Carbon fibre planes: Lighter and stronger by design

  • 28 January 2014
  • From the section Business
An X-ray view of the Airbus 2050 concept airliner
Image caption Could this be the kind of airliner we're flying in, by 2050?

When it comes to airliners, weight is money. The heavier a plane is, the more fuel it takes to drive it through the air. The more fuel it takes, the more it costs.

The drive to increase fuel efficiency and improve the aerodynamic performance of new aircraft is leading designers to move away from using aluminium in airframes.

Instead today's latest planes like Boeing's 787 Dreamliner and Airbus's A350 rely on lightweight carbon fibre composites - woven mats of carbon which are embedded in plastic.

The key to a composite material like carbon fibre is that it is incredibly strong for its weight.

"You have carbon fibres mixed into a matrix," says Manchester University lecturer Aravind Vijayaraghavan.

"Normally the matrix is a type of plastic, which is not very strong, but if you mix in carbon fibre then it takes on the strength of carbon fibre and becomes strong."

In the UK, European aircraft manufacturer Airbus has been working with Britain's National Composites Centre into research and modelling of new industrial designs and materials.

'Mould all the parts together'

Image caption Carbon fibre means wing tips can be near vertical, improving efficiency

One development of this research has been the trailing edges of the wing of Airbus's latest plane, the A350.

This is the part that extends back and down from the wing as a plane comes into land.

"This is a component that takes the full load of those forces as you're travelling through the air at about 250mph - and you can lift it yourself," says Colin Sirett, head of research for Airbus in the UK.

"We could get a sledgehammer and take it to this panel and the sledgehammer would actually bounce off," he told BBC World Service's Business Daily programme.

Composites mean that manufacturers can get a good surface finish on components to optimise their aerodynamic performance.

Using these kinds of materials is also opening up other potential savings. An A380 super-jumbo, for instance, has about six million parts - but in future this could be cut considerably.

"We will mould all the parts together at the same time, so our perception of what a single part is will change," says Mr Sirett.

With fewer components, manufacturing time also will shorten, saving money.

Image caption So far 1,030 Boeing 787 Dreamliners have already been ordered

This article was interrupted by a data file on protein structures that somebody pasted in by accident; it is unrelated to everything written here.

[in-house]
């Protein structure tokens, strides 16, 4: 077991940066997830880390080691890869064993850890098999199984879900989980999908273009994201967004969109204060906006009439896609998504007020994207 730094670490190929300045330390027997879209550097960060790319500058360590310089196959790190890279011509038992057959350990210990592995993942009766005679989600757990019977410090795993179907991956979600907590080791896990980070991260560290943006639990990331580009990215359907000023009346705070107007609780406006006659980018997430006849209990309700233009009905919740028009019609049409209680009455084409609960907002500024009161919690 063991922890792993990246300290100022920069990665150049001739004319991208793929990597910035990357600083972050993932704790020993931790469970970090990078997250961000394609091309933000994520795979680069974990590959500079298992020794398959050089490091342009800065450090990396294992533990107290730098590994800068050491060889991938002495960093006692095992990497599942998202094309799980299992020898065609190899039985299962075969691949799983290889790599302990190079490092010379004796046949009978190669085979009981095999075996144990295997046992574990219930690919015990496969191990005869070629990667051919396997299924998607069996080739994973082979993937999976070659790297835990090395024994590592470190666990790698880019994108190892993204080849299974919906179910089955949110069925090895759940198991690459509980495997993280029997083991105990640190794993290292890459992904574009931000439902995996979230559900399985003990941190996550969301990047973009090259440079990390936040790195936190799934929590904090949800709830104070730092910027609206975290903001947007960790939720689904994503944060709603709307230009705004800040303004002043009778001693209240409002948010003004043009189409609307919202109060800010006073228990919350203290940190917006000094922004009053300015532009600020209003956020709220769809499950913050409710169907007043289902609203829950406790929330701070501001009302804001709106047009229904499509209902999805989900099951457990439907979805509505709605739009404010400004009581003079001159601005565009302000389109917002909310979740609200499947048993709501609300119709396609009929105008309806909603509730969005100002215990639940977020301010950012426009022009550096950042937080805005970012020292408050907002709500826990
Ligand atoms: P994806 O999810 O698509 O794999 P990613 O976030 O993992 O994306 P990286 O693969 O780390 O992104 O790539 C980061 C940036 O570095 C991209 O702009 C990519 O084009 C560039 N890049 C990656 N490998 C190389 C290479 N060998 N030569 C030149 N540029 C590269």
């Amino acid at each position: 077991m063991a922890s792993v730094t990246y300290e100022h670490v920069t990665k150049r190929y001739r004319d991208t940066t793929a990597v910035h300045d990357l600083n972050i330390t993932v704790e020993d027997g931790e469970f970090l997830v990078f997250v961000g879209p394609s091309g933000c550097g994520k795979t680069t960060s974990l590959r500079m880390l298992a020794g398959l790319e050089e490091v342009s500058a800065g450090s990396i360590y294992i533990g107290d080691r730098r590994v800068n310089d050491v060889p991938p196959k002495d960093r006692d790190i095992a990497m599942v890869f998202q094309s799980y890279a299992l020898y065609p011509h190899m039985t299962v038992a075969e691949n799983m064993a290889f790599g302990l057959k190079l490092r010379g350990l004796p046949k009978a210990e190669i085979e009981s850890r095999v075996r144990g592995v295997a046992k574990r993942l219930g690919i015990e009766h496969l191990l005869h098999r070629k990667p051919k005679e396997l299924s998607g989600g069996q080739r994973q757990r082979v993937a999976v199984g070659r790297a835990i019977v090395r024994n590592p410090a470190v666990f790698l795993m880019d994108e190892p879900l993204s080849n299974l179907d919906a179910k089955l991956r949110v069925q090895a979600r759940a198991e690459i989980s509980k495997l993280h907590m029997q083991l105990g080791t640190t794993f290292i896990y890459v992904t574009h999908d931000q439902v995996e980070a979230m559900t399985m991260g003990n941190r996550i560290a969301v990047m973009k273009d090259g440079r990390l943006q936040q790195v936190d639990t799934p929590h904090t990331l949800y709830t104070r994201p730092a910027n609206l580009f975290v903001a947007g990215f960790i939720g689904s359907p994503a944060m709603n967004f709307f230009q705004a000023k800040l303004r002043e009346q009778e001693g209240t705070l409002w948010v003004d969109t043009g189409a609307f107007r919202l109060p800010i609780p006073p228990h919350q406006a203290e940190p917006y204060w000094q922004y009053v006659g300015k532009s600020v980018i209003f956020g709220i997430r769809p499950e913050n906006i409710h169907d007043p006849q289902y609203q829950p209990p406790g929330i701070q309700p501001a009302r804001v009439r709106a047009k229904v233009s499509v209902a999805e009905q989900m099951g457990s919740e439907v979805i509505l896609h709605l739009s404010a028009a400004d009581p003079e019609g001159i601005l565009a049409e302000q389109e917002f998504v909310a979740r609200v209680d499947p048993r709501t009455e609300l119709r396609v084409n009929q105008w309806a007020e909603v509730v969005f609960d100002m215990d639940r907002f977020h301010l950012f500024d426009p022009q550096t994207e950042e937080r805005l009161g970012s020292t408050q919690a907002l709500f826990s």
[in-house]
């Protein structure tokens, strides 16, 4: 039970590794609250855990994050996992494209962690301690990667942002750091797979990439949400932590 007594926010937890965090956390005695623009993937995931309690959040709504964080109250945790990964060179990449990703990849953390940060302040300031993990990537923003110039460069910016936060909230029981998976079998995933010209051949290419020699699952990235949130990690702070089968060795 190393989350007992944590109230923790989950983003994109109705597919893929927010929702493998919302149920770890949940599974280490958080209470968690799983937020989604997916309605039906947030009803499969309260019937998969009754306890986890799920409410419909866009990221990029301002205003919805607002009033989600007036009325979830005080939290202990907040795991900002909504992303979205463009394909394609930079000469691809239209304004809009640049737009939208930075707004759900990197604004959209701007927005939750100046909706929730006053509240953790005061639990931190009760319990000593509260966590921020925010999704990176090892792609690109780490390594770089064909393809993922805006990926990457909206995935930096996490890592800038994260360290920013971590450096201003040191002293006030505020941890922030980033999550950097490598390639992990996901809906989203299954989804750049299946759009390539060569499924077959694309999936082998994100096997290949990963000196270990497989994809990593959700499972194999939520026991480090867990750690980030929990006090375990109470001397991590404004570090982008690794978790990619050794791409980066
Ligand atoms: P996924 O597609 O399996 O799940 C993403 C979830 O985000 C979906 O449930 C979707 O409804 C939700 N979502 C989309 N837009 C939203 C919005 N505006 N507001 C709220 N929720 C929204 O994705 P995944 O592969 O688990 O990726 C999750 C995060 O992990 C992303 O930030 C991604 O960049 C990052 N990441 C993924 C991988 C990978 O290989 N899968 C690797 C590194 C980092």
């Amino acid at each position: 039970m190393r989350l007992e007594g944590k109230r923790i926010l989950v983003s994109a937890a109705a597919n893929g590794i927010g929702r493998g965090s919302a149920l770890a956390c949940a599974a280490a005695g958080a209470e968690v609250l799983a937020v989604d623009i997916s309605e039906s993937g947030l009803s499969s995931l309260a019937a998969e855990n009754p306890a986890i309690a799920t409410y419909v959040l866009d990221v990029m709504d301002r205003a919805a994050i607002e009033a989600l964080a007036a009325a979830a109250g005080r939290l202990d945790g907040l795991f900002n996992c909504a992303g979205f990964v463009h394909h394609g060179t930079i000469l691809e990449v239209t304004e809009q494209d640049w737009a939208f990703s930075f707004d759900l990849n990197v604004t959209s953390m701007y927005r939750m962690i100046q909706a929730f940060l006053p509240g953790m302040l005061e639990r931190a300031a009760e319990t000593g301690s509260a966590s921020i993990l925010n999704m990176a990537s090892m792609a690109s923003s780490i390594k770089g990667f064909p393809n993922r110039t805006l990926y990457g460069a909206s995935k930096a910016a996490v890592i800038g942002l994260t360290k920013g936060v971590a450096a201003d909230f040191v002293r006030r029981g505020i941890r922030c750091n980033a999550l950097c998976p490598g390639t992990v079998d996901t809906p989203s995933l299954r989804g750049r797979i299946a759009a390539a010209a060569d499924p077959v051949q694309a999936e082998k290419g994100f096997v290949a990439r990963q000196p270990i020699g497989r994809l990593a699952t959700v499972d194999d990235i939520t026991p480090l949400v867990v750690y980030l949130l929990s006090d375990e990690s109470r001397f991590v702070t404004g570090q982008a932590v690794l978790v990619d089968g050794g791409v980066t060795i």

Crucially for aircraft manufacturers, carbon fibre components are lighter than similar parts made of aluminium.

"If we can take a kilogramme of weight out, that's got a huge saving over the life of an aircraft," says Mr Sirett.

Each kilogramme cut means a saving of roughly $1m (£603,000) in costs over the lifetime of an aircraft, he calculates - and the use of such composites can reduce the weight of an aircraft by up to 20%.

Growing use of composites

Of course, since the mid-1970s civil airliners have had some carbon fibre in their airframes.

Currently, Boeing's latest plane, the 787 Dreamliner uses composites for half of its airframe including the fuselage and wing, while Airbus's A350 XWB has both its fuselage and wings made of carbon fibre.

While the use of carbon fibre has allowed the creation of sweeping wing tips, which can cut fuel consumption by up to 5%, both aircraft are still fairly conventionally shaped.

Yet, the great advantage of using carbon fibre as opposed to traditional metal is that it gives designers much more freedom when trying to juggle the conflicting demands of aerodynamic efficiency, fuel savings and reducing engine noise.

So, the airliners of the future are likely to be radically different.

Such shapes could include blended wing designs, where the fuselage and wings merge into each other - like some military aircraft today.

Future designs

Image caption Carbon fibre airframes mean that aircraft can be very different in shape

Such a design could significantly improve a plane's lift-to-drag ratio - making it much more aerodynamically efficient, and also reduce its overall weight.

Airbus recently unveiled its own proposals for an airliner of the future - and it too moves away from the traditional narrow tube-like fuselage.

Instead, its 2050 concept plane has a fatter fuselage, which is curved and shaped to improve airflow and to provide more internal space.

Its wings are longer and slimmer to reduce drag and save on fuel.

The tail section is U-shaped, which acts as a shield, cutting down on engine noise.

The engines themselves will have become more reliable, so ground crew will need to access them less frequently for maintenance.

This means they can be partially embedded in the airframe to improve fuel consumption.

Futuristic concepts like this may never quite get off the drawing board, but elements of it are certain to be incorporated in all future aircraft designs, in large part due to the materials revolution which is rapidly changing all aspects of manufacturing.

Listen to Business Daily on how carbon is being fashioned into new forms that could reshape our world.

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